The Unique Legacy of Breath Control & Utilitarian Hacks by Mark Hatmaker

You are amazing.

That’s right, you.

Of all the species on this planet you possess a rather remarkable ability that I wager that you take for granted. 

Before we disassemble and then re-assemble this astounding legacy let’s revel in it.

First, take a deep breath through your nose.

Let it out.

Second, take a deep breath through your mouth.

Let it out.

What you did in both of those instances is demonstrate an ability that no other land mammal possesses.

One, your breathed ably and comfortably through both mouth and nose.

Two, and this is remarkable and significant, but almost invisible in its import as we do this so readily every single day of our lives we take it for granted—you consciously chose to take a breath, hold it for your own determined duration and exhaled at will.

Let’s leave our unusual anatomy that allows for our atypical mouth and/or nose breathing to another day and dig deeper into the conscious control of respiration.

We all breathe automatically, until we don’t and then we’re dead.

Historical Snapshot: The Top Five Bare-Knuckle Targets by Mark Hatmaker

In what now adds up to 43 years [and counting] of loving research in the area of old-school dealers of pain I have come across many unusual blows and quite a few sources naming this or that bit of the human anatomy ideal for delivering a walloping blow.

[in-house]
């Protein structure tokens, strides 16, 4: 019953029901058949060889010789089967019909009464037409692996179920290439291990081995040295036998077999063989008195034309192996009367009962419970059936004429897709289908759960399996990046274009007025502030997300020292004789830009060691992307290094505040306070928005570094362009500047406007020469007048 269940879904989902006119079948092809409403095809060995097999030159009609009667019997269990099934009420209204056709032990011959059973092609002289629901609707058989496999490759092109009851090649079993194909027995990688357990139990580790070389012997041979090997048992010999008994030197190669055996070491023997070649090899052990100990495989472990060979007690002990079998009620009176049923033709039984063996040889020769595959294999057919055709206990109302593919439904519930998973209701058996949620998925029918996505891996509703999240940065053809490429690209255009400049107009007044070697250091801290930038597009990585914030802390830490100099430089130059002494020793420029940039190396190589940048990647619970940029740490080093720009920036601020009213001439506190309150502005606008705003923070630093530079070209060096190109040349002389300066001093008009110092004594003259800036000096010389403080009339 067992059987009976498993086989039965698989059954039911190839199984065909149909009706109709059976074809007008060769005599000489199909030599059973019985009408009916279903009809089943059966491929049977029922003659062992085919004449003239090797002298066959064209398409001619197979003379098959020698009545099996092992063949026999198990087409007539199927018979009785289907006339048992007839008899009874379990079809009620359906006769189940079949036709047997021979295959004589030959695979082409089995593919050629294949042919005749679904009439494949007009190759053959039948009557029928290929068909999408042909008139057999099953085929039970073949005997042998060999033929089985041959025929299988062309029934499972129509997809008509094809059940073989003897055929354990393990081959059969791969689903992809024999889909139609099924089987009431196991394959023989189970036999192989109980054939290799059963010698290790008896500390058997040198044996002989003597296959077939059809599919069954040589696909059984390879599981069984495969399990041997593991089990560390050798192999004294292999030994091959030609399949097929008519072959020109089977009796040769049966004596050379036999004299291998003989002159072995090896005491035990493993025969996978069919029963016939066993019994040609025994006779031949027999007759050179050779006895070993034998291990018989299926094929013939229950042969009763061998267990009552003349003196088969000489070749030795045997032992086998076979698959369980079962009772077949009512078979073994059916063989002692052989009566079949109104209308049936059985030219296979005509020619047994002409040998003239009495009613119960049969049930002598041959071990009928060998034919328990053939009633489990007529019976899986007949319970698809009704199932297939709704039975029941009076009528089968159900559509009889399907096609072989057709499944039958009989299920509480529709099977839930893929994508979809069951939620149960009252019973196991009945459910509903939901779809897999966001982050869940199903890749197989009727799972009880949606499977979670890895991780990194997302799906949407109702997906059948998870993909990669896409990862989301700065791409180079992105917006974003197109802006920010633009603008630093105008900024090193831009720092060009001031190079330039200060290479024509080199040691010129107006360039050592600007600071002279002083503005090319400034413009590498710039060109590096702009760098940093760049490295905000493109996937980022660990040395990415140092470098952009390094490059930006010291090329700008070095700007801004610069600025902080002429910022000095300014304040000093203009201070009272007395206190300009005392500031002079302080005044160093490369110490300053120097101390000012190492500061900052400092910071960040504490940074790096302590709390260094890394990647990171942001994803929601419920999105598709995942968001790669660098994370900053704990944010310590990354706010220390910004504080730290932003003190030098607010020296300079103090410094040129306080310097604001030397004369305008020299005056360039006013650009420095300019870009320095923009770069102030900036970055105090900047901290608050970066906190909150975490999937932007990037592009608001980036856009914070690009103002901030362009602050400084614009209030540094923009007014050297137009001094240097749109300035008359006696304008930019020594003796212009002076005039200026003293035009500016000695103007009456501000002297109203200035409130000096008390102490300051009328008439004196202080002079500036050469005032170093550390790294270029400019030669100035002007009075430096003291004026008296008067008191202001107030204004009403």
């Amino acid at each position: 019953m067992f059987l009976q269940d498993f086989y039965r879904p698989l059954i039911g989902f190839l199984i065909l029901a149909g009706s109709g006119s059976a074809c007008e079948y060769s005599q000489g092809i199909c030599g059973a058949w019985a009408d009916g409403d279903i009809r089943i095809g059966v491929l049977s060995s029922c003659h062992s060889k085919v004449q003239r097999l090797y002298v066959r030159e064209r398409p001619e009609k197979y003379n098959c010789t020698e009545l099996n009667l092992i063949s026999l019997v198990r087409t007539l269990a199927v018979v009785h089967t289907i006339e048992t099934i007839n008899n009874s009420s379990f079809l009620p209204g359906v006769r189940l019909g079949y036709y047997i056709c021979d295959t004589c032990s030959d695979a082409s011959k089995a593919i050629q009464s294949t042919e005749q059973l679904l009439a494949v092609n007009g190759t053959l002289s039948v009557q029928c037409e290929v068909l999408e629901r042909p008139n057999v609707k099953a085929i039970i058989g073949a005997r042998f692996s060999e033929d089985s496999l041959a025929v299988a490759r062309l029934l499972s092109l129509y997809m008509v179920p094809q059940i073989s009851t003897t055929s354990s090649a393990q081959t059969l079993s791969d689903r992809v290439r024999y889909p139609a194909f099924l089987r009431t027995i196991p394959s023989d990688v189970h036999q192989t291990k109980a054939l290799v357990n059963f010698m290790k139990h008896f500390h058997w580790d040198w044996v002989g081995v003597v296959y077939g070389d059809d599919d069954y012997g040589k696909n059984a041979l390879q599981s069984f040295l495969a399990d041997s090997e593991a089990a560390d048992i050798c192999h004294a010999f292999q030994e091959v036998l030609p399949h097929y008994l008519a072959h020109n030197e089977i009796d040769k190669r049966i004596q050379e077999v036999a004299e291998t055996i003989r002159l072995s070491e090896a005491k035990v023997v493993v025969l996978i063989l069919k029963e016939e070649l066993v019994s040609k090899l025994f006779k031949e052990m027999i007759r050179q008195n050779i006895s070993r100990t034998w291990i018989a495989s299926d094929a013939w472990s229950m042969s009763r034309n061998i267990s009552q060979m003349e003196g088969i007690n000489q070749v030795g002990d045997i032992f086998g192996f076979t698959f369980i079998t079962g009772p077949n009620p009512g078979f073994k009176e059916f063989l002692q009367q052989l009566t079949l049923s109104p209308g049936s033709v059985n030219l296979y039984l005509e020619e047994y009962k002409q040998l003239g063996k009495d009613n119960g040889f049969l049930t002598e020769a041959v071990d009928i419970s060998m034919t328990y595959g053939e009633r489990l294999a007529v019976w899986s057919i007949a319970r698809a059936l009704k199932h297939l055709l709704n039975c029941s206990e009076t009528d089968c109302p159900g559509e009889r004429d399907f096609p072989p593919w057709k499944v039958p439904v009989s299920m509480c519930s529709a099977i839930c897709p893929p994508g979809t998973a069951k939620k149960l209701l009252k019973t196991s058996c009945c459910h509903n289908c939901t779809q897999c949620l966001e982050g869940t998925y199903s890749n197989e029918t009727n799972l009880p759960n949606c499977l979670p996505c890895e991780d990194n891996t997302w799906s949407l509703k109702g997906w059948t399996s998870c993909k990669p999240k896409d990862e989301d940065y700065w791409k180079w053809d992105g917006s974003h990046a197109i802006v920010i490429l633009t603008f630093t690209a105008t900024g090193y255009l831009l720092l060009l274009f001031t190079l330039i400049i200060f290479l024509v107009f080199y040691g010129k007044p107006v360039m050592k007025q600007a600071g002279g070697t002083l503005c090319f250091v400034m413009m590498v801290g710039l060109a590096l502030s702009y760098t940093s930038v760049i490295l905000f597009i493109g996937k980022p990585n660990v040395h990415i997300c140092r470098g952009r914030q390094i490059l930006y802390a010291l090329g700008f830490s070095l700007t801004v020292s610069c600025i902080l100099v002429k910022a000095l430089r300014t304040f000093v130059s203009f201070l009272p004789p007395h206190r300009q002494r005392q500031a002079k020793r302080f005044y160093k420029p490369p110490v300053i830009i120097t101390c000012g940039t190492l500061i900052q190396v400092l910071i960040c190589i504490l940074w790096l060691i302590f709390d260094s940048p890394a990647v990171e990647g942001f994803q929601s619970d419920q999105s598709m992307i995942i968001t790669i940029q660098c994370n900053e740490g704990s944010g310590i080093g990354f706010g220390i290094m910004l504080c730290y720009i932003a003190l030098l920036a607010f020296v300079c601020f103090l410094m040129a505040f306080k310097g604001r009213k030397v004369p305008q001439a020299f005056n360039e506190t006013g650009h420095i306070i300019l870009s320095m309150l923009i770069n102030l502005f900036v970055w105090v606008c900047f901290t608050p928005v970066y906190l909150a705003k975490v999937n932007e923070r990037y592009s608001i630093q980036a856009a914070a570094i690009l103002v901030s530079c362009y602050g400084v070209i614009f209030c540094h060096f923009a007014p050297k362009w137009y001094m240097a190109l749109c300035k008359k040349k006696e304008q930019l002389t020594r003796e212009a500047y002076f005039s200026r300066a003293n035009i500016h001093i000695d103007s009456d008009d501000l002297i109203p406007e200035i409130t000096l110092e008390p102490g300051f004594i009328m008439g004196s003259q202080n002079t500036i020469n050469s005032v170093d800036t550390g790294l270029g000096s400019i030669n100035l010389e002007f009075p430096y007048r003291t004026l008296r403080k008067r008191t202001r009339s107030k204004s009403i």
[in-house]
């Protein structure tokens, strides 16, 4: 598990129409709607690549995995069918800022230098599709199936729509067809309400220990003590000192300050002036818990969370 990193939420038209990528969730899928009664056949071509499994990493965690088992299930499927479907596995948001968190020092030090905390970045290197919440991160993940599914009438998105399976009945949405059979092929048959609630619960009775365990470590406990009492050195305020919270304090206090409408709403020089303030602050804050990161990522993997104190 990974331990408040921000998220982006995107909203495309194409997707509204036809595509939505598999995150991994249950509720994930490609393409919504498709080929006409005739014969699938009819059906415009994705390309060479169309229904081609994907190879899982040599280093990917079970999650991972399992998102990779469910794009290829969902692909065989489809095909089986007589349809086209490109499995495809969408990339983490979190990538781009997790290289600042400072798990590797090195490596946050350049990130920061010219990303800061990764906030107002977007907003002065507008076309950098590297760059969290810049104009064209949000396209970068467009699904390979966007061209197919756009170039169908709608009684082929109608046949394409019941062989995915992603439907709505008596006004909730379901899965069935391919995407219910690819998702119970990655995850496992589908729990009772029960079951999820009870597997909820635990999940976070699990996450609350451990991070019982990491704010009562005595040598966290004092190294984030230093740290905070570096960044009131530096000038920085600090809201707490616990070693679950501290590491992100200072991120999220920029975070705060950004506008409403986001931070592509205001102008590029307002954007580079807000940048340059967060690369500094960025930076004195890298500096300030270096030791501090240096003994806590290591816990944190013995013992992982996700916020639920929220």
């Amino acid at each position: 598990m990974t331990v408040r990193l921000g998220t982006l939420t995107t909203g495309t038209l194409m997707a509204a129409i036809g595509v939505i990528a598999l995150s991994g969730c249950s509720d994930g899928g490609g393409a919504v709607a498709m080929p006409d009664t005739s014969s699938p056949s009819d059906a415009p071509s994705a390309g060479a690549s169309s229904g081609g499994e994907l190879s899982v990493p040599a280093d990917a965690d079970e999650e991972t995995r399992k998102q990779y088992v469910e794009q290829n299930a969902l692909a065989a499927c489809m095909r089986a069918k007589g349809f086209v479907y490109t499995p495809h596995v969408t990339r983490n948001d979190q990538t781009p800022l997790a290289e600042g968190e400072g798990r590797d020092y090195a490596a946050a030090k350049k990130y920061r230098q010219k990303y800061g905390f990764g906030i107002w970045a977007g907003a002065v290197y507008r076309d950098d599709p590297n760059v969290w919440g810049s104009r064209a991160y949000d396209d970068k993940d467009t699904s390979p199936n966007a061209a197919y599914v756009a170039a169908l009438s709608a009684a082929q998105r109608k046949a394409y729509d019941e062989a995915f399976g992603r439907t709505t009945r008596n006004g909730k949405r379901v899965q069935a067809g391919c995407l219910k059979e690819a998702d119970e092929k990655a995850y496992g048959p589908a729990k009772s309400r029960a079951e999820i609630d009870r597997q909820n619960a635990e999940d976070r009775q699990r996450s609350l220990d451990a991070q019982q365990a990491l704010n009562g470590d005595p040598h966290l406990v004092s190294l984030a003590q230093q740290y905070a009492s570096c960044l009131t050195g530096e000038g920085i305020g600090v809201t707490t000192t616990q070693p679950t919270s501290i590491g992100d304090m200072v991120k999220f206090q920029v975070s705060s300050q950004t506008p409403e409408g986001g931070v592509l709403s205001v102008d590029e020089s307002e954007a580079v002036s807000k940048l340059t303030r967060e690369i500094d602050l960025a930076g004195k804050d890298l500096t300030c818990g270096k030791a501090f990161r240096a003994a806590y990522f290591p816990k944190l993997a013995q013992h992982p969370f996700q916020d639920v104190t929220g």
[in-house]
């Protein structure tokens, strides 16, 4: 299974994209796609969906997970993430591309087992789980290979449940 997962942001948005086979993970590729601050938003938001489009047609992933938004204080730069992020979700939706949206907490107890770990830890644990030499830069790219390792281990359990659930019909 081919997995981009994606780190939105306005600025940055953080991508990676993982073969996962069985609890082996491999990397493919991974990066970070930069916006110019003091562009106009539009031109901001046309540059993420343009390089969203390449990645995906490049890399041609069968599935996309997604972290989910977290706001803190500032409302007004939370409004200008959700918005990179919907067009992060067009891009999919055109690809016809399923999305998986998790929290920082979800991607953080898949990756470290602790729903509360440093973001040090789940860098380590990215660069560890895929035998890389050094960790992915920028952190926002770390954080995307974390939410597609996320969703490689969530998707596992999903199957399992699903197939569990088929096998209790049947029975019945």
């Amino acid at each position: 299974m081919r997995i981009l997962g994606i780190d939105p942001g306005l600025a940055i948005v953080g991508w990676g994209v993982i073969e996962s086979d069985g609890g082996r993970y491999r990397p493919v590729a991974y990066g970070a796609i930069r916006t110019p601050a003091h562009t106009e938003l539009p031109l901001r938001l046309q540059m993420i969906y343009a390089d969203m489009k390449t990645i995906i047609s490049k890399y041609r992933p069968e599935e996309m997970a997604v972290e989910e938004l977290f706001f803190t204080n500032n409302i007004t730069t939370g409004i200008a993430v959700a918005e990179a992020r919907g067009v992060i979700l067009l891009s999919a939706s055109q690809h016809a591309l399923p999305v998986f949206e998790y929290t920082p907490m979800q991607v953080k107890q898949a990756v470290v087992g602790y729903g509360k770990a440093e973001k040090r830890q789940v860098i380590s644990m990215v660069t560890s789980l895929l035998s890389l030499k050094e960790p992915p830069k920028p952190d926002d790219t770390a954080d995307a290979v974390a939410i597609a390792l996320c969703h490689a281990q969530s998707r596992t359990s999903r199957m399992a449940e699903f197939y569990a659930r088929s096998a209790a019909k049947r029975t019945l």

What follows are the targeting observations of an old-timer himself, boxing journalist Earl Raab, writing in 1943, on what he found to be the Top Five Targets from the Bareknuckle Era.

ONE-“Beneath the Ear”

There are many resources that put targeting the ear fairly high on the list but in Mr. Raab’s findings this bit just below the ear delivers many happy returns.

TWO-“Between the Eyebrows”

An ungloved blow here was found to give a high-percentage percussive effect.

THREE-“The Pit of the Stomach”

This would later be called “The Solar Plexus Punch” as made world-famous by Bob Fitzsimmons. 

FOUR-“The Heart”

A highly coveted blow and ungloved it still has exceptional disconcerting wallop. A particularly deadly form of this blow was covered in deta…